It is easy for the surface-level listener to dismiss Radiohead’s “The Bends” as a compilation of arbitrary songs lost in the sea of mediocre Britpop albums. It has all of the musical elements to classify the album as such: four minute guitar-heavy songs, traditional strophic song structures that don’t experiment outside of the musical status quo of the time.
However, there are miles of depth between “The Bends” and an album like “What’s the Story Morning Glory” by Oasis. You see, Radiohead is not a band who wore sunglasses on stage and embraced the limelight in an Oasis fashion. They loathe the hit that made them famous, “Creep,” refusing to perform it live, up until this year.
The effects of fame are expressed in the album through the perspective of a writer who struggles to maintain his character, striving to grow instead of remaining comfortably stagnant in success. By rejecting this fame, Radiohead’s would reconstruct the DNA of music influenced by the band.
What separates this album from other albums of the time and the rest of Radiohead’s discography is the album’s narrative. Following the success of “Creep,” Thom Yorke, Radiohead’s primary songwriter, responds to the overwhelming spectacle of sudden fame through a powerful metaphorical theme. He compares the effects of fame to decompression sickness, or “the bends,” also expressing the isolation he finds in fame.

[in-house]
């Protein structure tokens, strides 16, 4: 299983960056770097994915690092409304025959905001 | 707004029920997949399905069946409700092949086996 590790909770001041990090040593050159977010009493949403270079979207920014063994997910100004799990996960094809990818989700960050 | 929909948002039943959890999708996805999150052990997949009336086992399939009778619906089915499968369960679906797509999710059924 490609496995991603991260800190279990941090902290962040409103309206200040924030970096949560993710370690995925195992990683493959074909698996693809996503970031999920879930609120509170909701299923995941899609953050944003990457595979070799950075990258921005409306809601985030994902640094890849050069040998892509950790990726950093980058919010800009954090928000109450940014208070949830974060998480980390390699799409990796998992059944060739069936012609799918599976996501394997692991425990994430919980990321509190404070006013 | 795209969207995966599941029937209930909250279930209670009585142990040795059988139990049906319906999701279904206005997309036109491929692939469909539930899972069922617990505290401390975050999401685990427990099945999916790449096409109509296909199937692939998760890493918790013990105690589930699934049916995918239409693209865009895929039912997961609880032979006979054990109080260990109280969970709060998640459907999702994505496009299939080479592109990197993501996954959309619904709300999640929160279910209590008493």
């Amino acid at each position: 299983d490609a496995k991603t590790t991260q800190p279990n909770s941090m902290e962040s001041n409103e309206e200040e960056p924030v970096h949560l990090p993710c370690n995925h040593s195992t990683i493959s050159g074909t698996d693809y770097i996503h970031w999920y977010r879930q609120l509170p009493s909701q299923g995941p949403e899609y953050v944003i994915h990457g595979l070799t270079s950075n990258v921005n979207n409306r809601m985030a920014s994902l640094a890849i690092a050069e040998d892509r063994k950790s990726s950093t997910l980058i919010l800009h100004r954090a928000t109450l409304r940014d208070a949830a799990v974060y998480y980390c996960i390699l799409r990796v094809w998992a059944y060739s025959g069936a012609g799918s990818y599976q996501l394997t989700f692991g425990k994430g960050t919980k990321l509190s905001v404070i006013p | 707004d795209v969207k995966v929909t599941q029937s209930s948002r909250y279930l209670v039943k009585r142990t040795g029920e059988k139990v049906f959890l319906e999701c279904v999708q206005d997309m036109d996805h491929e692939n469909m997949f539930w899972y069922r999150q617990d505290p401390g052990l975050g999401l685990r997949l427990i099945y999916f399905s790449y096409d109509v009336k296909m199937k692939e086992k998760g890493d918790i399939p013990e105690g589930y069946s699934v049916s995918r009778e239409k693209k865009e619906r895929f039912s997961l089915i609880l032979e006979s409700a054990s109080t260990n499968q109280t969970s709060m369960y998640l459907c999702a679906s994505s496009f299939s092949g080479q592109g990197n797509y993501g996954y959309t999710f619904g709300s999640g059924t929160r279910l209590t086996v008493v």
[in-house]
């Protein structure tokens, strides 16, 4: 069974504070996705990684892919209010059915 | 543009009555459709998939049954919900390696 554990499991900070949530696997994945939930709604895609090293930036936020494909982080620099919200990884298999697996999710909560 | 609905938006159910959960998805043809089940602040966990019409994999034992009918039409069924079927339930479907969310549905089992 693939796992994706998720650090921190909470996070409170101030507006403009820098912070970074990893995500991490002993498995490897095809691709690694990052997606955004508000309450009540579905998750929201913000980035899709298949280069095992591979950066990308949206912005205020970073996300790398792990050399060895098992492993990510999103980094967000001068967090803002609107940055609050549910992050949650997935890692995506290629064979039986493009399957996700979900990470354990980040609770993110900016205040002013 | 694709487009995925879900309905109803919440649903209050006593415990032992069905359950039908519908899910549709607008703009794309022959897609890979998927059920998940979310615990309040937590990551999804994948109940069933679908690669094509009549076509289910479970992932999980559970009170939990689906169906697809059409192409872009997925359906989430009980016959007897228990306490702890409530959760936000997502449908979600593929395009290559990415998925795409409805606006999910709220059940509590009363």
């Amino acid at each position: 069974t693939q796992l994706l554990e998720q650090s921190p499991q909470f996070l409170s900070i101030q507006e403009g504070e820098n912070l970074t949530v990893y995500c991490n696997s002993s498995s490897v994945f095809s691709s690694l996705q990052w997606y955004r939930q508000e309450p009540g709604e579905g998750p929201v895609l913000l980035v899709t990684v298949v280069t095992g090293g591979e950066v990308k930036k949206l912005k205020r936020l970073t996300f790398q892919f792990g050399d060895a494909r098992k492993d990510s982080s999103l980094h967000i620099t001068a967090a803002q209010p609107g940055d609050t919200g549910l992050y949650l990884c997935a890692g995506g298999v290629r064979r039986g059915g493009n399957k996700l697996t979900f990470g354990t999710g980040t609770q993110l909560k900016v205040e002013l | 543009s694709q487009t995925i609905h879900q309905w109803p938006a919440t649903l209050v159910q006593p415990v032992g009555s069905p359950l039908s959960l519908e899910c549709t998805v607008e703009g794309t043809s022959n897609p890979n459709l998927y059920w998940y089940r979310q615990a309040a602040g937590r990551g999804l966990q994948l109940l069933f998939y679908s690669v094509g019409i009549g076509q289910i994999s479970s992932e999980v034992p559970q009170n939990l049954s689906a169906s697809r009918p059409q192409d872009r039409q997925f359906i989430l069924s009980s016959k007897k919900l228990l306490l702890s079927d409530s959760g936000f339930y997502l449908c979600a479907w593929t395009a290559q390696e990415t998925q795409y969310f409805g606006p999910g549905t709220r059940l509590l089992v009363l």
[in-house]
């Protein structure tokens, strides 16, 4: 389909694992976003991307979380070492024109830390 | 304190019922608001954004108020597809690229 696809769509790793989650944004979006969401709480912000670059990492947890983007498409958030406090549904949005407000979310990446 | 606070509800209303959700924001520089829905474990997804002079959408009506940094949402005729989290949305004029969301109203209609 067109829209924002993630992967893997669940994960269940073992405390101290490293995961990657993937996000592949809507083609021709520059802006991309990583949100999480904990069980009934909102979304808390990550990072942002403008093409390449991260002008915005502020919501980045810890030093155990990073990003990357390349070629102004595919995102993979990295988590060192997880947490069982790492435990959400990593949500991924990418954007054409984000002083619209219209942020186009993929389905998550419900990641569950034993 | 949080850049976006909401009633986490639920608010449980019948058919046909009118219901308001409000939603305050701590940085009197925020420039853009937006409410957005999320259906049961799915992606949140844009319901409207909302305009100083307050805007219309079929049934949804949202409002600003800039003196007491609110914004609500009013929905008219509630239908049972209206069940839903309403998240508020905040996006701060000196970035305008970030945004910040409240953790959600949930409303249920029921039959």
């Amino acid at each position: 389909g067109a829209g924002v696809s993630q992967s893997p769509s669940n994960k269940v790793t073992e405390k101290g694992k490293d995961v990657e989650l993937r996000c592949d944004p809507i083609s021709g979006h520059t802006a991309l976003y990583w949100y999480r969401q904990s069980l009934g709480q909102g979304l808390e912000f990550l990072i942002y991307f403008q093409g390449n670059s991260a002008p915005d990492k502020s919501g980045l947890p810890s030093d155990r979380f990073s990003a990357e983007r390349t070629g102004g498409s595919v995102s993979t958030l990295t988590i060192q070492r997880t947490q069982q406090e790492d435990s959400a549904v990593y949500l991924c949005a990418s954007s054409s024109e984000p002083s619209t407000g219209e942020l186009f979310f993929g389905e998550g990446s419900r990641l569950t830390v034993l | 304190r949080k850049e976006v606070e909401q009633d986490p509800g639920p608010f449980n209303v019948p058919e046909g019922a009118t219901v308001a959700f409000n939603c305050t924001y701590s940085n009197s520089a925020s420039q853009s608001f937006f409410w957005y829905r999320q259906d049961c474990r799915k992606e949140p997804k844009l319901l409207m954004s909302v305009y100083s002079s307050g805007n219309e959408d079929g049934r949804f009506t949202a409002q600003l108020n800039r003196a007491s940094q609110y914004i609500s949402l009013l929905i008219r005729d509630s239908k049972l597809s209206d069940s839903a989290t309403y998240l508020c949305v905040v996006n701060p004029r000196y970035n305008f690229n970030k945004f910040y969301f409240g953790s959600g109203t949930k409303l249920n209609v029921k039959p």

The opening line of the album draws you into the mind of Yorke: “Where do we go from here?” The album then explores dynamics, which acts as a storytelling aid to the narrative.
The best example can be found in “Fake Plastic Trees.” It begins with Yorke singing gently, accompanied by his acoustic guitar, and echoes the feelings of crippled, vapid love. The emotional intensity of the song is forced upon the listener as the volume crescendos, singing turning into crooning, a soul breaking under the pressure. The song showcases the band’s ability to curate synchronization between instrumentals and vocals, which would develop in their later work.
The album’s final chapter, “Street Spirit,” includes a repeating arpeggiated guitar riff in a minor key accented by strings and light percussion as a tired, anguished voice croons, “This machine will not communicate these thoughts and strain I am under.” The song’s quiet fade closes the album with a hint of hopefulness, leaving the listener fulfilled, awaiting the next breath.
“The Bends,” while brilliantly mismatched, is a very human album, juggling a range of emotions from jealousy to anger to longing, the cornucopia of emotions that accompanies isolation.
While not critically regarded as Radiohead’s “best” work, the album serves as a reminder that the complexity of loneliness persists amongst constant stimulation, fellowship and relationships. “The Bends” asserts that even in the heights of fame and fortune, loneliness will find you and make your palpable life fade away.